I had assumed that as on previous night trips I would not be able to see anything other than a nightstick, but this was far from the case. The moon had bathed the surface of the ocean in silvery light, which allowed me to clearly see the incredible sight of the fish slashing and tearing at the teaser. Riera put the boat in neutral and as the fish was teased into what I considered to be my casting range; I cast. The fly landed in the right zone a few feet away from the last point the teaser had been, before being pulled free from the water. I allowed it to sink for a second or two giving it a few short tugs, before allowing it to sink further. Nothing happened so I retrieved the fly with long slow pulls, recast, and repeated the drill, full of anticipation of a strike, but again, nothing.

While my fly had been a very realistic imitation of a squid, we determined that perhaps it was on the small side? Certainly, it was tiny when compared to the teaser that the fish had clearly found so much to its liking. A quick rummage in my fly box produced a fly I had picked up many years previously, I believe it was called a Fat Albert. The thinking was that its greater size and bulbous head would create more of a presence in the water. About an hour later I had my chance to test this theory but unlike the first fish, the second sword we raised was not nearly so aggressive, and very quickly faded away. We fished for another couple of hours, but no further fish were raised.

Day two, Friday, January 26, Riera was disappointed with the comparative lack of action the previous night, and he was determined to do something about it. We left the marina a couple of hours earlier, the game plan being to troll our way to an area he was confident would produce a lot more strikes. The journey passed without interruption, then once again as the sun started to set we prepared to fly fish. It was still twilight when the first hookless teasers were deployed, the western skyline alight in a deep orange glow. It had been another cloudless day and soon enough the first stars started to appear, closely followed by the rising moon.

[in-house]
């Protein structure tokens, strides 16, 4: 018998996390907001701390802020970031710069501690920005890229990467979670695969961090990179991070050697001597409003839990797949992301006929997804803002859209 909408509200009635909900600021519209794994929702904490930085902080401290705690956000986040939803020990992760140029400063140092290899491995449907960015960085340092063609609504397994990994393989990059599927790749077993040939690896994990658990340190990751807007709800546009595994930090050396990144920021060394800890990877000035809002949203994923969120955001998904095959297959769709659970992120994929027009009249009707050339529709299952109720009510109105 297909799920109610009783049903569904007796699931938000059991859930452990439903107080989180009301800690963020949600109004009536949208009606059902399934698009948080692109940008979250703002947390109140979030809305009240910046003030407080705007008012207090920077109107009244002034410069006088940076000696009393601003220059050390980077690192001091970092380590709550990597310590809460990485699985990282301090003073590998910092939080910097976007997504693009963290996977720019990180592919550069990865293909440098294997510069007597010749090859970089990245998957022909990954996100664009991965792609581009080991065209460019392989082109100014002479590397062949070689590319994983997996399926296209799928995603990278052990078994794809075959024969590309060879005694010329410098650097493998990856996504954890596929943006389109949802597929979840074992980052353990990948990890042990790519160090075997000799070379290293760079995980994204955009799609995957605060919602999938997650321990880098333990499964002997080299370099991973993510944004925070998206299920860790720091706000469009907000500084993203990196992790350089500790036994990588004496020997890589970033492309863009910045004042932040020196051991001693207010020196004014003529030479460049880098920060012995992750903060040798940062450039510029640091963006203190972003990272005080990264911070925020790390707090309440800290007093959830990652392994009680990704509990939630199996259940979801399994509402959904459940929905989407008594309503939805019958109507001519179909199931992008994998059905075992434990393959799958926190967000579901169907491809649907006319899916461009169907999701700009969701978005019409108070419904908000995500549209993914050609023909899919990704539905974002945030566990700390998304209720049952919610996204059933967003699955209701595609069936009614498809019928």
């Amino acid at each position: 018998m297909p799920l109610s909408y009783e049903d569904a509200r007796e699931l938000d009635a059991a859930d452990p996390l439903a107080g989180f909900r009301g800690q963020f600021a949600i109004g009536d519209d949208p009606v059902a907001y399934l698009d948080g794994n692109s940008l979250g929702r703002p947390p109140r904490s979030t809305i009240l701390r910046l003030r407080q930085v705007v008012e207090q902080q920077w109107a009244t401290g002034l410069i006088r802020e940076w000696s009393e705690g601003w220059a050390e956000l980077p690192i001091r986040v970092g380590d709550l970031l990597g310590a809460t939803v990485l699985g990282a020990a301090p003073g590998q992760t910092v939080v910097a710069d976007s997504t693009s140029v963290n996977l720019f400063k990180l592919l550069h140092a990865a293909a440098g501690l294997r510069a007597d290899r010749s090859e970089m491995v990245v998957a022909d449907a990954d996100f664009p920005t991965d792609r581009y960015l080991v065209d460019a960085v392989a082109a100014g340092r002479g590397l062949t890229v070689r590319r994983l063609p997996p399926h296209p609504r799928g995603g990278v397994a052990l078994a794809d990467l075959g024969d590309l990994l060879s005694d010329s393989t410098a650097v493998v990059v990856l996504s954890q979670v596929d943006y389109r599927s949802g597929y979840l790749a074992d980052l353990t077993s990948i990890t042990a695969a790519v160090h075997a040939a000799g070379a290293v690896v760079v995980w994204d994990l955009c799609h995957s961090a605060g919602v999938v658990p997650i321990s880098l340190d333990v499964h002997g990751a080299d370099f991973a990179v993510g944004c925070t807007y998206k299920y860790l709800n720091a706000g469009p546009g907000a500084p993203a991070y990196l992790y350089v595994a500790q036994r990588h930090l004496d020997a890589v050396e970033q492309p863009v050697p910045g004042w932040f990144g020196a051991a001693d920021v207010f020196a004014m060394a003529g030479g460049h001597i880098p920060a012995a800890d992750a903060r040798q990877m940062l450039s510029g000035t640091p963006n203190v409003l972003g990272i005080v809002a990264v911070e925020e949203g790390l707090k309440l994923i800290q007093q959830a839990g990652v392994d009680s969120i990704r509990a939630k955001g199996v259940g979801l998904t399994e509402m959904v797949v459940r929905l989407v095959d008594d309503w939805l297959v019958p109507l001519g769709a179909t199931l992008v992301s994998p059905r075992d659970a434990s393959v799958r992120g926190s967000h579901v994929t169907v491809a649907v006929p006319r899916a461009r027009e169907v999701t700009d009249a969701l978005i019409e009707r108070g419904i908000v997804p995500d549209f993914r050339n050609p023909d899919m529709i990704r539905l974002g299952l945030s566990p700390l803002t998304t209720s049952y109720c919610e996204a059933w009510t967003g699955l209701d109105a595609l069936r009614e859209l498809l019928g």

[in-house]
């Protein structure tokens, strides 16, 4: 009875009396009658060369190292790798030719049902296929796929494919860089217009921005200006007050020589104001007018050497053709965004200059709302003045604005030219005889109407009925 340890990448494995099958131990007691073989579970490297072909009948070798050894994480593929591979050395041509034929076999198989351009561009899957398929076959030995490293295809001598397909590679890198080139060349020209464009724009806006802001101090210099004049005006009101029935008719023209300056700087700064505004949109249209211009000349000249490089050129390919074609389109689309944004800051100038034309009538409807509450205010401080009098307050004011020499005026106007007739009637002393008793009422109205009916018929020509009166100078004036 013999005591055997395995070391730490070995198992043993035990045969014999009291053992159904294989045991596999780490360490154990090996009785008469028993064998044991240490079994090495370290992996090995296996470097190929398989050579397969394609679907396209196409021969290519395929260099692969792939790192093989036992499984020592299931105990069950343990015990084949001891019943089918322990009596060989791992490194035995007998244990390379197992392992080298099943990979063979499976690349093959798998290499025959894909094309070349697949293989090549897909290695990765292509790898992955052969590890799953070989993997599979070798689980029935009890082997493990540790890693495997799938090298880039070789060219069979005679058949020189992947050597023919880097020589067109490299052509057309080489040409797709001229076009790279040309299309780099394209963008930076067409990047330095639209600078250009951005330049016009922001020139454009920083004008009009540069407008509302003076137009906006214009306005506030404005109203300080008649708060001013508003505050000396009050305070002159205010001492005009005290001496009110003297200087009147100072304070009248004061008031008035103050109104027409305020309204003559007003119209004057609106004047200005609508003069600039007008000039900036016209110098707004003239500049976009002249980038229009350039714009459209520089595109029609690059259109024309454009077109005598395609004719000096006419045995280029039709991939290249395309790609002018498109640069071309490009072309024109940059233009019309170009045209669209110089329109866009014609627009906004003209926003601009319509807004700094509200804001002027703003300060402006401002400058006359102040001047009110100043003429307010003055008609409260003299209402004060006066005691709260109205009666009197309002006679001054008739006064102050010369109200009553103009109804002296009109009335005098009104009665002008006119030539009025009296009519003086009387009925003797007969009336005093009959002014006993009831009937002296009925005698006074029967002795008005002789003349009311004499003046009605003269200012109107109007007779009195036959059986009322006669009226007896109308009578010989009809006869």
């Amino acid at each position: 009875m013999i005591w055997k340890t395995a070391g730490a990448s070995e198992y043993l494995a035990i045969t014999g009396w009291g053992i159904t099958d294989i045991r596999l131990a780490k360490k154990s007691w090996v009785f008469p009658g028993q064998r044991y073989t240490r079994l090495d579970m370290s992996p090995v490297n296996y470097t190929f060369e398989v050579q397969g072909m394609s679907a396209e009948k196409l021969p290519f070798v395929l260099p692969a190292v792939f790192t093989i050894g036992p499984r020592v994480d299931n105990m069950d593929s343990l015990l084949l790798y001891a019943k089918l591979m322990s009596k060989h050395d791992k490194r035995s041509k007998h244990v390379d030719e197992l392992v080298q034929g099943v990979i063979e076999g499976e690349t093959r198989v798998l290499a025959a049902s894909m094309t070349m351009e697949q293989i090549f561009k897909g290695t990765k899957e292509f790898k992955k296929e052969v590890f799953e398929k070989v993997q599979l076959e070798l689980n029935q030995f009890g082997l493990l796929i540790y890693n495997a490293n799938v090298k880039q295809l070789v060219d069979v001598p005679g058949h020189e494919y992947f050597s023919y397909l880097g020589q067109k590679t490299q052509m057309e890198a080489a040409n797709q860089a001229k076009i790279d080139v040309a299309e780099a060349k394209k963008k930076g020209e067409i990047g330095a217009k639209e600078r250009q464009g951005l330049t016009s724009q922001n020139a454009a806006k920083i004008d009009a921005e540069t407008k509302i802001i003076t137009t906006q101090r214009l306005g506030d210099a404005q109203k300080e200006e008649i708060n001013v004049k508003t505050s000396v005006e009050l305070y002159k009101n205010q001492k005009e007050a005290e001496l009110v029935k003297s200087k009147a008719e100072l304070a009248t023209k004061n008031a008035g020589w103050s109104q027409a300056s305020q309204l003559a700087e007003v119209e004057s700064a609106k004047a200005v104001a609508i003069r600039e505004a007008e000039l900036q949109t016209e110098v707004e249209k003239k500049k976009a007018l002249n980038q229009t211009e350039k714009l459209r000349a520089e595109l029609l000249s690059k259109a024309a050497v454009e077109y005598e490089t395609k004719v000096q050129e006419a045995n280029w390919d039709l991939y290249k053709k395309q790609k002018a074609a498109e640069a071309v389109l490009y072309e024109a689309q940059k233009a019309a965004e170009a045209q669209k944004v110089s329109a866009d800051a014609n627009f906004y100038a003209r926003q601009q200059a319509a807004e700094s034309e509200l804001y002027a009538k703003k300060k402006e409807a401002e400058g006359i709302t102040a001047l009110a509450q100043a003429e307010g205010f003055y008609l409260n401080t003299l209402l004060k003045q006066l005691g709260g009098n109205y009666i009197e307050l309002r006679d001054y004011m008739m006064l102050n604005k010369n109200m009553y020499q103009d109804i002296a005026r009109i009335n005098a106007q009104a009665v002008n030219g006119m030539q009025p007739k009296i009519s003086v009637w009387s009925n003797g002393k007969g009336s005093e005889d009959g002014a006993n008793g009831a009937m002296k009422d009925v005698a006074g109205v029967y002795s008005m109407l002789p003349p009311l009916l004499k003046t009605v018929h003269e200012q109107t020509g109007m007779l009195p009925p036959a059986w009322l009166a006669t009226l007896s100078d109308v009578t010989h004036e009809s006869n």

We had been trolling for barely ten minutes when the bell on the planer rod sounded. At first, I don鈥檛 think any of us thought it was anything other than a false alarm, but no, seconds later it sounded again as the rod tip rattled violently. Kaufer grabbed the rod and excitedly shouted out that it was indeed a fish, as he started to draw the clearly enraged billfish towards us. I stood by ready to cast, eagerly watching the progress of the light stick, looking for some sign of the fish behind it. Then I saw it, a sizeable broken wake that appeared all the more impressive given the ultra-calm surface of the sea, which glowed in the remaining ambient light.

Clearly, this was another very aggressive fish, but would it switch from teaser to fly? Kaufer pulled the teaser free of the water, Riera put the engines into neutral, I cast. The fly landed exactly where I had intended, about six feet to the right of where the wake from the fish was still clearly visible, and I watched in awe as that wake immediately altered course and swam directly towards the fly. Seconds later I felt a hard knock on the end of my line, and in my mind鈥檚 eye, I saw the fish strike the fly with its bill. I allowed the fly to continue to sink giving it just the slightest of tugs to try and retain the fish鈥檚 interest, then everything locked up solid.

And so began the most stressful hour I have ever endured with a fishing rod in my life! I set the hook firmly with two or three tugs, and a moment later my fish was in the air barely twenty feet behind us. The image of that magnificent animal silhouetted against the still comparatively light western sky, looking for all the world like a reversed fish arch on a sonar screen, its sabre-like bill all but the length of its chunky body, is indelibly etched into my memory.